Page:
The U.S. Department of Health and Human Services has released new data showing that a majority of states have yet to tap into the Emergency Fund set up through the American Recovery and Reinvestment Act. The Emergency Fund is intended to provide additional support to states so that they can meet the costs of increasing TANF rolls as well as use TANF to help provide services to others who are struggling to make ends meet. The Emergency Fund provides states with $5 billion in federal TANF block grant funding during FY 2009 and FY 2010, but so far less than $1 billion has been awarded to 21 states.
The TANF Emergency Fund (TEF) is potentially an important resource for states, which get four federal dollars from the fund for each dollar they put up. To get those funds, however, states need to have increased the amount they are spending through TANF for basic assistance (cash aid), subsidized employment, and short-term emergencies, such as non-recurrent, short-term benefits. In the current economic climate, however, many states are hard pressed to find that dollar.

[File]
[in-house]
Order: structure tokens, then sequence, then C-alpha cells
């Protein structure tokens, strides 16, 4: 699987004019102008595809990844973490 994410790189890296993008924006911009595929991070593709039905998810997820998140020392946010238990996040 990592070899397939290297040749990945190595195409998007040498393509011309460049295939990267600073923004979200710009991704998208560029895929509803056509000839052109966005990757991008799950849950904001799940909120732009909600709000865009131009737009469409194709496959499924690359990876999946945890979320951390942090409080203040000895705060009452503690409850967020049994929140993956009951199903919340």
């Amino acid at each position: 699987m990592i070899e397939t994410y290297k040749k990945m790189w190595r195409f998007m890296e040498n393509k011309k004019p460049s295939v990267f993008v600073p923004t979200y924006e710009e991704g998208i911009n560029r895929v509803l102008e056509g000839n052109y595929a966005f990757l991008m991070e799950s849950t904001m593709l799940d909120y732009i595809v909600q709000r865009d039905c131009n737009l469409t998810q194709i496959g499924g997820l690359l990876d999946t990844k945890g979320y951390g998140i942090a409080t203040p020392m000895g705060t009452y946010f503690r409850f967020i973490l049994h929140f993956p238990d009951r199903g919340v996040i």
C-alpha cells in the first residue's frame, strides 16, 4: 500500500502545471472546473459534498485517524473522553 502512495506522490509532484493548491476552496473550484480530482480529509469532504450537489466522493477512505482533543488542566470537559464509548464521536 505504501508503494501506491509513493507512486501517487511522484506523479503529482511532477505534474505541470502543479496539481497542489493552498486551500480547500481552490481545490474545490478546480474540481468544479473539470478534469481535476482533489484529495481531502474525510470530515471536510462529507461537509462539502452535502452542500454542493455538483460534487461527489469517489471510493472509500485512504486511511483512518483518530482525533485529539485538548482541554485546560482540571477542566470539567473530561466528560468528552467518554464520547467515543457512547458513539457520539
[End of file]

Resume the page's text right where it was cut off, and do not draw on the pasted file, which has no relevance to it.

Fortunately, there is a solution that can help states come up with the money they need: Third-party payments from foundations, not-for-profit service providers, employers or merchants. For example, if a merchant provides discounted gift cards the state could work with that merchant to have the the value of the discount applied towards the match.
As more third parties and states become aware of how flexible the source of the match can be, more states are likely to apply for Emergency Funds. The TEF is legislated to end before FY 2011 and the last date for an application is September 1, 2010.
To see where your own state stands on TANF Emergency Funds, click here. You'll also find anything you ever wanted to know about TEF on the Center for Law and Social Policy (CLASP) website, which links you to federal resources and materials from a range of organizations. On November 16, CLASP is hosting a national audio conference call on TEF. To register and see details, click here.
We hope that foundations, employers, and others come together to help states meet the TEF requirements and receive more federal funds. We hope this happens in so many places that in the not too distant future, we will be writing an OOTS about the funds running out. That would be a problem, but not as big a problem as leaving the money in the till.
Originally posted at Spotlight on Poverty and Opportunity.